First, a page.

CCP to impose harsh penalty on banks operating in groups

ISLAMABAD — Pakistani banks are operating in a group to fleece their depositors and this needs to be effectively discouraged, says a senior official of the Competition Commission of Pakistan (CCP).

By A Correspondent

Published: Sun 2 Mar 2008, 8:34 AM

Last updated: Sun 5 Apr 2015, 1:15 PM

"Prima facie banks are involved in a group for which the investigation is being conducted by the Competition Commission", Chairman CCP Khalid Mirza told a news conference yesterday.

He said that in case banks were found to be involved in promoting groupism, action will be taken against them. There was a Rs50 million fine but under the competition law executives of the banks could also be individually penalised, Mirza said.

He said that Ghaffar, who is one of the senior members of the Commission, was investigating the issue and was expected to give his decision in a month's time. Mirza pointed out that it was very difficult to establish groupism of banks or companies as it required forensic evidence. He agreed with a reporter that banks themselves landed in trouble by collectively giving an advertisement in the newspapers about their new saving products.

Responding to a question, he said there were harsher punishments in the developed countries against cartalisation. In the United States the offence for this punishment was 14 years imprisonment while in some European countries, it was up to 25 years. "In the foreign world, forming a group was a criminal offence while it is considered a civil offence in our country", Mirza said.

He said that there was a lacuna in the competition law which needed to be severed so that anybody found guilty of promoting group could be removed from the directorship of any company.

Mirza also said that his organisation has decided to set up a "Competition Consultative Group" with a view to institutionalise its inclusive approach of seeking advice and suggestions to promote competition in Pakistan.

The Group, he said, will comprise eminent persons essentially drawn from sector-specific regulatory agencies, relevant professional bodies and the private sector. There will be about 15 member group which will be meeting periodically to discuss and deliberate on issues pertaining to competition. The objective, he said, was to provide a platform for informal feedback and guidance with respect to the Commission's ongoing actions and proposed initiatives.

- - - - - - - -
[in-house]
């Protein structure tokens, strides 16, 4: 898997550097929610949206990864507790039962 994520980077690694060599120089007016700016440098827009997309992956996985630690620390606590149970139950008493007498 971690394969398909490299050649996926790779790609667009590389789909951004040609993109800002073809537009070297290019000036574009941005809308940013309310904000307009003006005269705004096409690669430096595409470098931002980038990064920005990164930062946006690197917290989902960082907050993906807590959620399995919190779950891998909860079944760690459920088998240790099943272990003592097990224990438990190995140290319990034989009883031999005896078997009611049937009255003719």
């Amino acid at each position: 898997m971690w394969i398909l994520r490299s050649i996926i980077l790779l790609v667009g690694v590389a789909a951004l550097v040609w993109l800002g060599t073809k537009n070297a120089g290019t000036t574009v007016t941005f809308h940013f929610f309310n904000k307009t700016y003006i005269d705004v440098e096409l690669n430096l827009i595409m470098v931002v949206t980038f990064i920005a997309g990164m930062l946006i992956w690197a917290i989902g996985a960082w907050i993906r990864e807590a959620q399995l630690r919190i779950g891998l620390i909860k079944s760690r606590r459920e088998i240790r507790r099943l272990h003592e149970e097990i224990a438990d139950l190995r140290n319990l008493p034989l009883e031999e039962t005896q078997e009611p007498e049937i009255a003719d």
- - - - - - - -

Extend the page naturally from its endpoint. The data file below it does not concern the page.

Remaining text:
Mirza said that the government has eventually provided him Rs50 million seed money to start running the affairs of the Commission. He said he was hoping to get Rs100 million as a seed money.

However, he said that he was seeking "tied sourcing" of funding to effectively run his organisation. "I need Rs200 million annually on account of tied sourcing which could be provided by different official agencies".

For capacity building, he expressed hopes that international donor agencies particularly the World Bank would be providing some funding.

The Commission has initiated an inquiry into the complaint lodged by the Islamabad Stock Exchange (ISE) against the Karachi Stock Exchange (KSE) alleging contravention of the provisions of Section 3 of the Competition Ordinance, 2007. He said that ISE wanted access to the KSE which the officials of the KSE maintained were already providing through brokers.

Similarly, he said that Fauji Fertilizer and Fauji Bin Qasim which were having 60 per cent of the market domination were also allegedly involved in cartalisation for which certain investigation was being conducted. The Commission was not dealing with the issue of prices and that its job was to discourage anti competition behaviour and unfair trade practices. He said if the aim was to make the private sector an engine of growth, then the role of the three bodies — central bank, SECP and Competition Commission has to be very effective. The real purpose, he said, was to ensure productive efficiency.

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